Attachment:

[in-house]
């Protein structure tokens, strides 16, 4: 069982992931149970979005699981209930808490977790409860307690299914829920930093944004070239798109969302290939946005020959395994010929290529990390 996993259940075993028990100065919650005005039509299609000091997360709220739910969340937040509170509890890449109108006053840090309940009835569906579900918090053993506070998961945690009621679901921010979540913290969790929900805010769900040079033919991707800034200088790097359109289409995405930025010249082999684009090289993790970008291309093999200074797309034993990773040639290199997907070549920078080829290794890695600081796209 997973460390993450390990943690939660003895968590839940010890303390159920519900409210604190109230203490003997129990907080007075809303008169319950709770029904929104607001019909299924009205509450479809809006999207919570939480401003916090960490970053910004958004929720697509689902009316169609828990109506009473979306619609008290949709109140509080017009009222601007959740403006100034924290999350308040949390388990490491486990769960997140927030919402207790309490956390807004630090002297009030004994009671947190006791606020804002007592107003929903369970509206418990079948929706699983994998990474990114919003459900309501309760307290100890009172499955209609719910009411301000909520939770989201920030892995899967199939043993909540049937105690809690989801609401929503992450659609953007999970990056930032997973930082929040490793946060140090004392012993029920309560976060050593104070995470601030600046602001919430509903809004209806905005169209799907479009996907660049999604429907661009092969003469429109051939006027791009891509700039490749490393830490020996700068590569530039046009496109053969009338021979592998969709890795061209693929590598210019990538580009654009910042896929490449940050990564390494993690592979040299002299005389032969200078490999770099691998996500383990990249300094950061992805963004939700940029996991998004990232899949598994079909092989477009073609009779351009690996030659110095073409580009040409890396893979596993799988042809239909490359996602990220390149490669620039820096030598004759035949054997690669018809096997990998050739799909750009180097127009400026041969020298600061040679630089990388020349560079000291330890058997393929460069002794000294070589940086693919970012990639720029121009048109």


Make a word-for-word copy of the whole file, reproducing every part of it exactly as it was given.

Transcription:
[in-house]
């Protein structure tokens, strides 16, 4: 069982992931149970979005699981209930808490977790409860307690299914829920930093944004070239798109969302290939946005020959395994010929290529990390 996993259940075993028990100065919650005005039509299609000091997360709220739910969340937040509170509890890449109108006053840090309940009835569906579900918090053993506070998961945690009621679901921010979540913290969790929900805010769900040079033919991707800034200088790097359109289409995405930025010249082999684009090289993790970008291309093999200074797309034993990773040639290199997907070549920078080829290794890695600081796209 997973460390993450390990943690939660003895968590839940010890303390159920519900409210604190109230203490003997129990907080007075809303008169319950709770029904929104607001019909299924009205509450479809809006999207919570939480401003916090960490970053910004958004929720697509689902009316169609828990109506009473979306619609008290949709109140509080017009009222601007959740403006100034924290999350308040949390388990490491486990769960997140927030919402207790309490956390807004630090002297009030004994009671947190006791606020804002007592107003929903369970509206418990079948929706699983994998990474990114919003459900309501309760307290100890009172499955209609719910009411301000909520939770989201920030892995899967199939043993909540049937105690809690989801609401929503992450659609953007999970990056930032997973930082929040490793946060140090004392012993029920309560976060050593104070995470601030600046602001919430509903809004209806905005169209799907479009996907660049999604429907661009092969003469429109051939006027791009891509700039490749490393830490020996700068590569530039046009496109053969009338021979592998969709890795061209693929590598210019990538580009654009910042896929490449940050990564390494993690592979040299002299005389032969200078490999770099691998996500383990990249300094950061992805963004939700940029996991998004990232899949598994079909092989477009073609009779351009690996030659110095073409580009040409890396893979596993799988042809239909490359996602990220390149490669620039820096030598004759035949054997690669018809096997990998050739799909750009180097127009400026041969020298600061040679630089990388020349560079000291330890058997393929460069002794000294070589940086693919970012990639720029121009048109």